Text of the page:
I’m writing this post with some trepidation, as dealing with complaints is the most difficult part of being an editor. However, I think there is much to be gained from bringing some clarity to the process and by giving a few broad guidelines on when it’s appropriate to challenge a decision.
First, some general suggestions that will make it more likely that any challenge will be successful:
1) Never reply immediately to a decision letter you didn’t like, as you’re almost certain to write something you will regret later.
2) Don’t use ‘Reply All’ to pass the decision to your co-authors, especially if you want to include some invective against the editors or editorial process, as these sometimes end up coming back to the journal.
3) If you have a hunch that you know who the most negative reviewers are, forget about it. Claims that Dr X was probably ref. 3 and that he’s always hated your work sound ridiculous, and also constitute a fairly strong ad hominem attack on Dr X’s integrity. Furthermore, guesses of this sort are wrong most of the time.
4) Even if your nemesis was ref 3, and they gave a signed negative review, this isn’t grounds to overturn the decision. The editor was almost certainly aware of this issue when they decided to reject your paper, and the rejection implies that the editor either agrees with Dr X’s criticisms of your work or else based the rejection on comments of another referee.
5) If you’re convinced that the decision should be challenged, check with your co-authors. They may be more circumspect and may prefer to submit elsewhere rather than getting into a scrap with the journal.
Once you’ve calmed down and taken a few days to read through the decision, and you’re still convinced that it’s not fair, then compose a polite and carefully worded letter that explains why you think the decision needs to be revisited. To save everyone a bit of time, challenging the decisions along the following lines almost never works out:
“you gave my paper a ‘reject, encourage resubmission’ decision, but it’s better than that and it should have been an acceptance with minor revisions”. Them’s the breaks. You’ve got a second chance, so do your best to make sure that the resubmitted version is brilliant. For Molecular Ecology, a reject-encourage typically indicates that the paper needs extensive changes (with potentially additional data) and that the editor wants to send it through the review process again. It’s generally best to respond to individual reviewer and editor comments as part of the resubmission rather than to challenge the decision itself.
“two of the reviewers loved it and only suggested minor edits, but nasty referee 3 made you reject it”. A decision isn’t based on an average of the review recommendations, and if the comments of ref 3 convince the editor that the paper is flawed, no amount of adulation from reviewers who missed these problems is going to change that.
“I accidentally included the wrong dataset/analyses/conclusions, and this is why the paper was rejected”. We do our best to employ psychic reviewers who are able to access the ‘true’ version of your manuscript through the ether, but these are increasingly hard to find. Please read through your paper before submitting it.
“you published a very similar paper back in 1996, so it is inconsistent to reject our manuscript now”. The field is constantly changing and the standards for publication are always moving higher. If your data and methods are de rigeur for five or even ten years ago, it saves everyone a bit of time if you submit to a more appropriate journal. Furthermore, even if a paper similar to your ms has appeared in the most recent issue, it’s likely that the accepted paper has other merits that led to its acceptance. It’s also likely that we’ve rejected several other papers like yours already this year, but of course this info isn’t public.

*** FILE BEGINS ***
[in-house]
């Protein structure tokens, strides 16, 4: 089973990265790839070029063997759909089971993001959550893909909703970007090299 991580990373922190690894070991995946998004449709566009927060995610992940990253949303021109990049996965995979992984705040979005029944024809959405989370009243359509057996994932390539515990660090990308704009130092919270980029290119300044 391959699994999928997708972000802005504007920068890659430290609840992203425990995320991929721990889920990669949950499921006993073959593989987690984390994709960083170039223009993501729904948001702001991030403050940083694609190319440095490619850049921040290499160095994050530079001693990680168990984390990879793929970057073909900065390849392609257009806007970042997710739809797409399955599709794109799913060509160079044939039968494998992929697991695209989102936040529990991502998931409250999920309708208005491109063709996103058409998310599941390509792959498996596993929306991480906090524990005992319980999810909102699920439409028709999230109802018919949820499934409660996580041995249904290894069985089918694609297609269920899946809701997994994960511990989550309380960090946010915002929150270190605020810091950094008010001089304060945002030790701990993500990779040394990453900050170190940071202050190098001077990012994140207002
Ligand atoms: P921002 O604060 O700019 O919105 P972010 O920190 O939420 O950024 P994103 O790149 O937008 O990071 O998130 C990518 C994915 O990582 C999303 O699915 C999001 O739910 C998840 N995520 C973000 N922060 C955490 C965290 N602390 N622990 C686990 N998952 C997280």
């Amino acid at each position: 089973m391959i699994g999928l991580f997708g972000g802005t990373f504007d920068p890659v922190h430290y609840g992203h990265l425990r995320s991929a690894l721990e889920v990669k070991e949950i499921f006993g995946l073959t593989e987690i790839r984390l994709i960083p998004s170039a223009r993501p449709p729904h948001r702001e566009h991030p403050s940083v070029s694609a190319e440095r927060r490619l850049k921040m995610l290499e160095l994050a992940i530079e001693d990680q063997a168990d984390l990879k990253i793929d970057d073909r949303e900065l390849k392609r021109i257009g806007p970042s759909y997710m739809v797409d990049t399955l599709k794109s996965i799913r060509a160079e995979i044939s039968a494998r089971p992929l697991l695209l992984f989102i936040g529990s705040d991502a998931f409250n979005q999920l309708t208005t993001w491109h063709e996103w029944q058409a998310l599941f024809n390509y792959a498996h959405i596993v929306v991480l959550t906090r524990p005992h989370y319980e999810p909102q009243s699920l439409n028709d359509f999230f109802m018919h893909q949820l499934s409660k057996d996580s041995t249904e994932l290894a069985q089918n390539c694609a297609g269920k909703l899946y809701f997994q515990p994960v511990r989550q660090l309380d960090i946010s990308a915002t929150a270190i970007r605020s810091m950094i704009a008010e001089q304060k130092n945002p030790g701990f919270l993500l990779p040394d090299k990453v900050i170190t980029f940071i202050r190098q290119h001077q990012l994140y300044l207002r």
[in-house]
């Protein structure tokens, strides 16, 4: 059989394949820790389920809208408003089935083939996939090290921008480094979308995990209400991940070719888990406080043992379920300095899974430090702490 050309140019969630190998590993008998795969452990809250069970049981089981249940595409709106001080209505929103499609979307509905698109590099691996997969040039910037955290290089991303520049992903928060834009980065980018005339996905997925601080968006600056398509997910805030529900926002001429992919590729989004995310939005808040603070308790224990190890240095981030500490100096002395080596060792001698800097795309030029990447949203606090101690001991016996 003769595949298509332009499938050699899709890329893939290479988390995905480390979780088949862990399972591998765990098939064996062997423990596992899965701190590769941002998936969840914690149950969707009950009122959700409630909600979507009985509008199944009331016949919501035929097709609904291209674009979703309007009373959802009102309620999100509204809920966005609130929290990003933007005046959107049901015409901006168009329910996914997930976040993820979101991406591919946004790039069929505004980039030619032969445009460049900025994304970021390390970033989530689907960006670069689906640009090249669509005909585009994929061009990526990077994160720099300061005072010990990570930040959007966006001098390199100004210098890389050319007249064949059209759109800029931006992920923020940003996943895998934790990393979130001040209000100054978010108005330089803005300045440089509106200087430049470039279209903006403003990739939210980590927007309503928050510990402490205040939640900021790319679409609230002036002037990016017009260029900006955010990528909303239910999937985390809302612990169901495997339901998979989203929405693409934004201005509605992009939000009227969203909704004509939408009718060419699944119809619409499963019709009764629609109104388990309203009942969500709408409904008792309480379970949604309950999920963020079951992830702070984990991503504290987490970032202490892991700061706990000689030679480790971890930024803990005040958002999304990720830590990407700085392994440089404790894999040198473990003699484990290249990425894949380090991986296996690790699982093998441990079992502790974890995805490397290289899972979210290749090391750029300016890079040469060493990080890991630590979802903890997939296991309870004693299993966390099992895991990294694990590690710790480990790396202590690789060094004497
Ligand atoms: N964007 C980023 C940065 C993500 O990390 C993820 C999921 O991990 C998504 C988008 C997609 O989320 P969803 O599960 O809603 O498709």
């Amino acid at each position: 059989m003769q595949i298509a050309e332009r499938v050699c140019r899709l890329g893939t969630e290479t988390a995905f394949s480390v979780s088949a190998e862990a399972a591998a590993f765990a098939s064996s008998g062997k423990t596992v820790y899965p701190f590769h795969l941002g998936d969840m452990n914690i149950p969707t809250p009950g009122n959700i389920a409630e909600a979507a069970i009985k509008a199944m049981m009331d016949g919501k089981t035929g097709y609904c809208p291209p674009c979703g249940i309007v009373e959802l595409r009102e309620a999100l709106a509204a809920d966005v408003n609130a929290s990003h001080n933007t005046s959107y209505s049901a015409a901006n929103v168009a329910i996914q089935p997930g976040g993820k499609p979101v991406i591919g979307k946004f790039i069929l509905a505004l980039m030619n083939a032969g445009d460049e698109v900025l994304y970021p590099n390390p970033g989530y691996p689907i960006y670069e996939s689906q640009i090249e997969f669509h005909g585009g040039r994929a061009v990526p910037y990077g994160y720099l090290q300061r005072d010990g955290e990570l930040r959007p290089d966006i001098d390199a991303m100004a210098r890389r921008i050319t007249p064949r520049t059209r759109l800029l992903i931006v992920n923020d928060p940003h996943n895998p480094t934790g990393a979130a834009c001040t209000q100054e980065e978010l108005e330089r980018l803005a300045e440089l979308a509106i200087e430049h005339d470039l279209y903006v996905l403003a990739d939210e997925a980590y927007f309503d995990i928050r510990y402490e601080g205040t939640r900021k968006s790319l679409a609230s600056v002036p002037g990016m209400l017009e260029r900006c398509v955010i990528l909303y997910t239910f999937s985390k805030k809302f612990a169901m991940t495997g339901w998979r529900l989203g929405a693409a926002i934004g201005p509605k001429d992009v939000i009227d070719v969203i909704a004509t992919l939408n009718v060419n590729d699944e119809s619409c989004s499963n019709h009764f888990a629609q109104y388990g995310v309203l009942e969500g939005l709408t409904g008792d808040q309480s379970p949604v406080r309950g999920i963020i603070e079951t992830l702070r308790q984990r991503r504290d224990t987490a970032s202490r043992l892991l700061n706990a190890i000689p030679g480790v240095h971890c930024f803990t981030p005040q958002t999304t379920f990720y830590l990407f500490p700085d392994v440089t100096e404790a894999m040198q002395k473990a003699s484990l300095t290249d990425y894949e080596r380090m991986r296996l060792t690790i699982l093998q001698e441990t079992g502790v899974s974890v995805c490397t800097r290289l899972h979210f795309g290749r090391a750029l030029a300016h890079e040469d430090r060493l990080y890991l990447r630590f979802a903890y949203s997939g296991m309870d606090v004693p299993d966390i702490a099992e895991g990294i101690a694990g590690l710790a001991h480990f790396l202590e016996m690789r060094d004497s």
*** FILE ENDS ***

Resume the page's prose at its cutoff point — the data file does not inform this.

“we resubmitted our paper, but while the original reviewers liked the new version, the comments you received from the new referees made you reject it”. Molecular Ecology has a policy of only allowing one ‘reject, encourage resubmission’ per paper, and this is very effective in preventing interminable rounds of ‘resubmission/finding new reviewers/they find new problems/yet another reject-encourage’. Resubmitted papers do get accepted about 70% of the time, so clearly it is possible to prepare a new version that convinces both the original and new reviewers that it’s worth publishing. Lastly, if none of the original reviewers were able to look at the resubmission, we have to use new referees.
So when should you challenge a rejection? The reason that most often leads us to revisit a decision is evidence that the peer review process was flawed in some way that unfairly biased the review process against your paper. For example, a reviewer might claim that a particular analysis is vital to your paper. However, if the analysis is actually in the paper and somehow neither the editor or the reviewer noticed it, then certainly the decision would be revisited. Similarly, if a reviewer convinces the editor that some aspect of the methods is fundamentally flawed, but the criticism can be shown to be incorrect, then it would be worth appealing the decision.
It should be noted that while instances like the two described above would be grounds for appeal, there is no guarantee that the decision will be overturned. It might be, for example, that there were other major flaws in the paper that were largely responsible for its rejection rather than the mistakes made by the referees and/or editors.
I don’t want to make it appear that we never overturn decisions. We do when we are convinced by the authors that a mistake was made in the review process resulting in a faulty decision. This is infrequent, about one in every 50 rejections, but it does happen!